Mobile software specialist Myriad is preparing to launch new software that allows non-Android-based smartphones to run apps designed for Google's mobile operating system.
Alien Dalvik software would allow non-Google smartphones to run Android apps. Photo credit: Google
The software, known as Alien Dalvik, will allow non-Android operating systems to run Android Package (APK) files with little modification, the company said in an announcement on Tuesday.
"The proliferation of Android has been staggering, but there is still room for growth," said Simon Wilkinson, chief executive of the Myriad Group, in a statement. "By extending Android to other platforms, we are opening up the market even further, creating new audiences and revenue opportunities."
In order to run Android apps on operating systems with the Alien Dalvik software installed, operators and app store owners will simply need to repackage Android APK files, Myriad said.
MeeGo will be the first OS to support Alien Dalvik — a relation of the Dalvik virtual machine that is included in stock Android software — and Myriad says that it will announce further platform support in the coming months. The company said that, by supporting the Android Market and apps, operators, manufacturers and app store owners will be able to generate new revenue streams and attract new customers.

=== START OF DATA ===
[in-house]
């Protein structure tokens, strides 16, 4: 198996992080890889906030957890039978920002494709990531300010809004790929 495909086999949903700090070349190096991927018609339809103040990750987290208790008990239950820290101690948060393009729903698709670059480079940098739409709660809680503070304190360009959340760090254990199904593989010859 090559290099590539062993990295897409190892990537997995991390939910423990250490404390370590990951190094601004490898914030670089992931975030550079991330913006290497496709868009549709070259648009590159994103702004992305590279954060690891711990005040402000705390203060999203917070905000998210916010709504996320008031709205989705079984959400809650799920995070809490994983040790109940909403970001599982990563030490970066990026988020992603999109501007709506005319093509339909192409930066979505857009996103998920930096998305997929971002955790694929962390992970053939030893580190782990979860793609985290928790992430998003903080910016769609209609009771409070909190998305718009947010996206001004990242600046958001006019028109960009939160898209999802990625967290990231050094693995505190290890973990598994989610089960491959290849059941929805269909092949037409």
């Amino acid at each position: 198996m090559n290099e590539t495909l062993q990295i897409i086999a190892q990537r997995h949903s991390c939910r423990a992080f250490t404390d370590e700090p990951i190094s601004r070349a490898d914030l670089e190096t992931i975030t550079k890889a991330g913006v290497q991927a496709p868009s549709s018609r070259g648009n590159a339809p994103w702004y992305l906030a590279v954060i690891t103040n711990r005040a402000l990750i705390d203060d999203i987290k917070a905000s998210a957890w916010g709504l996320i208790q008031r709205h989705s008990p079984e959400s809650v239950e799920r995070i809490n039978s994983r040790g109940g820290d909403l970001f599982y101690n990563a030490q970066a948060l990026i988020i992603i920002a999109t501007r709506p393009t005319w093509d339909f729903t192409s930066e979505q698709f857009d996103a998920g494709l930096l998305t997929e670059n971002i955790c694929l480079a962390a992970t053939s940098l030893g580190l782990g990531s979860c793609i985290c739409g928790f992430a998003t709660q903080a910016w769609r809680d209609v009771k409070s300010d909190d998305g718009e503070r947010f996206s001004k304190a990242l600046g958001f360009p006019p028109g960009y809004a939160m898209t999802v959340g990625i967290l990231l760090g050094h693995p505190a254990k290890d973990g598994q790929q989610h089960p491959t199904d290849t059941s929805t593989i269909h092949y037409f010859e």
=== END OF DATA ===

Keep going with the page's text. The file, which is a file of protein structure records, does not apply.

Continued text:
By extending Android to other platforms, we are opening up the market even further, creating new audiences and revenue opportunities– Simon Wilkinson, Myriad Group
"From a user perspective, Alien Dalvik is completely transparent. [Alien Dalvik] applications appear as native and can be seamlessly installed on device... All the user sees is that he now has access to a wider range of applications, thus encouraging a higher frequency of downloads," Myriad said.
Myriad plans to demonstrate Alien Dalvik running on a Nokia N900 at Mobile World Congress 2011 in Barcelona.
At the end of January, rumours circulated online suggesting that Research in Motion (RIM) is considering running the Dalvik virtual machine on its upcoming BlackBerry PlayBook tablet, which could allow Android apps to run on the QNX platform. RIM has not confirmed the rumours.
Google is currently engaged in a court case over its implementation of the Dalvik virtual machine in Android. Oracle has claimed that the search giant directly copied code contained within the OS from Oracle-patented software.
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